Friday, 1 May 2009

A Wish for William Morris

Kelmscott Manor

One of the greatest poets of our time, UA Fanthorpe, died yesterday, age 79. Sad to think that there will be no more of her words.

Apologies to Peterloo Press for probable breach of copyright, but I loved her work and hope possibly others might enjoy it also. This seemed the most appropriate poem for this blog. Kelmscott Manor is owned and managed by the Society Of Antiquaries of London.

"To read U.A.Fanthorpe is always to enter into a gathering sense of the seriousness of poetry, of its project of recording human meaning, and, above all, of the importance of affection. "Love is so persistent, it survives/With no one's help", as one of her earliest poems ('The Watcher', p.23) points out."

A Wish for William Morris
(for Nick Bailey)

I’d have let him die here
That great lover of things
In the place he loved best.

Not graceless Hammersmith
That he healed in his book
But in the old manor,

Kelmscott by the river,
Where the bed was ready,
That he wrote the verse for,

May curtained, Jane sewed for,
With grass scent, late rose scent,
Invading the window,

Distant shouting of sheep,
A bravura blackbird,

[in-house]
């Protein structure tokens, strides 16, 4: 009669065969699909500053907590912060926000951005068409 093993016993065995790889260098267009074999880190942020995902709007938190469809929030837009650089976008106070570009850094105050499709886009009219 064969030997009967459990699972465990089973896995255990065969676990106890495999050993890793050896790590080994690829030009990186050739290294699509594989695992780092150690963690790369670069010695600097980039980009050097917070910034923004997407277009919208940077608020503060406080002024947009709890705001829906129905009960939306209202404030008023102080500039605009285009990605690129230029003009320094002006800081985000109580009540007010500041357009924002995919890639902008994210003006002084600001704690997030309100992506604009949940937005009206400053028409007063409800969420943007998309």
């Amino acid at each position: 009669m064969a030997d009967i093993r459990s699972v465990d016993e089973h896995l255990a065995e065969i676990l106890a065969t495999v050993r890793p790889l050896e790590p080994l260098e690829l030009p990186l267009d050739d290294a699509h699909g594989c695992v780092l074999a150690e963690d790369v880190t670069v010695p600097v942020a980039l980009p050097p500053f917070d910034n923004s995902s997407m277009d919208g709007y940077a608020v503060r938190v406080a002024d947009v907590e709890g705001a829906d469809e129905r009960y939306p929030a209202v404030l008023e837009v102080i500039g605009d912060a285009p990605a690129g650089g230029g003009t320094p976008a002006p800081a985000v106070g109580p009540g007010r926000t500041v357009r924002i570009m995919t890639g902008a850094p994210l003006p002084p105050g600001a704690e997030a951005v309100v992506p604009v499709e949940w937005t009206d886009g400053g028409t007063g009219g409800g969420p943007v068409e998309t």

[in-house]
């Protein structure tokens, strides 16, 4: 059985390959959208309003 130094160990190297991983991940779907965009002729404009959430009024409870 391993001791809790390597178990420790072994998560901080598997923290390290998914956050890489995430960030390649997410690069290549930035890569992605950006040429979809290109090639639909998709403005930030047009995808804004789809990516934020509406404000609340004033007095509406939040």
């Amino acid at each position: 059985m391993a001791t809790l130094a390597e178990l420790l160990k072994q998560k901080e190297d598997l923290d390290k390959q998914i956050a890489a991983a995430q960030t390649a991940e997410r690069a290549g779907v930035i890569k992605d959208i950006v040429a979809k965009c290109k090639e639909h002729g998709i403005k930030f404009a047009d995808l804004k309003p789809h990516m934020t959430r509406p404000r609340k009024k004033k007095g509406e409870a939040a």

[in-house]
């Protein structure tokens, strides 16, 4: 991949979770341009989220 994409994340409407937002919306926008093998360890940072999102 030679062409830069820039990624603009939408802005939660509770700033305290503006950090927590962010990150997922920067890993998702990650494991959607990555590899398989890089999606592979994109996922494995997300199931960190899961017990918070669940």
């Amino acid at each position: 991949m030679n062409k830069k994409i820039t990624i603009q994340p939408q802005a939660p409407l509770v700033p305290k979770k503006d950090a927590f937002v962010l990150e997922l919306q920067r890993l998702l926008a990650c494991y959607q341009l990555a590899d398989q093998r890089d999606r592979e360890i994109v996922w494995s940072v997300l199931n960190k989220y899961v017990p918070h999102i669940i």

Always his true love Thames.

The last time he came here
In springtime, in springtime,
Cuckoos whooped at seven,

Rooks and appleblossom,
Mediaeval garden,
Friend with a manuscript.

I’d have let him die then,
Saved from the wheelchair,
The hallucinations,

Blood leaping from his mouth,
Not knowing anyone.
He died in Hammersmith.

But they brought him home
In a harvest cart
Vine leaves all over

Past the house he’d found
To the church he’d saved
By his true love Thames.

O if there were justice they’d have saved him –
Twelve statues at Oxford on Mary Virgin’s spire;
Blythburgh church; Peterborough’s
Great interior; the north-west tower
At Chichester; the lock-keepers roof
At Eaton weir; a little barn
Vandalised at Black Bourton

Fights of his last three years.

O if there were justice they’d have saved him –
The tower, the Suffolk angels, the non-pareil nave,
The tower, the roof the barn – they’d have pulled him back
As he did them. And Rouen itself,
Rouen itself and little Bourton
Would have come to deliver him

But things are as they are.
It was raining. Leaves still on the lime trees,
Church ready for harvest.

William Morris died at Hammersmith on 2 October 1896. His funeral took place on 6 October, at St George’s Church, Kelmscott, Oxfordshire.

This poem is by UA Fanthorpe, from her collection Queueing for the Sun 2003. Peterloo Poets Calstock, Cornwall.


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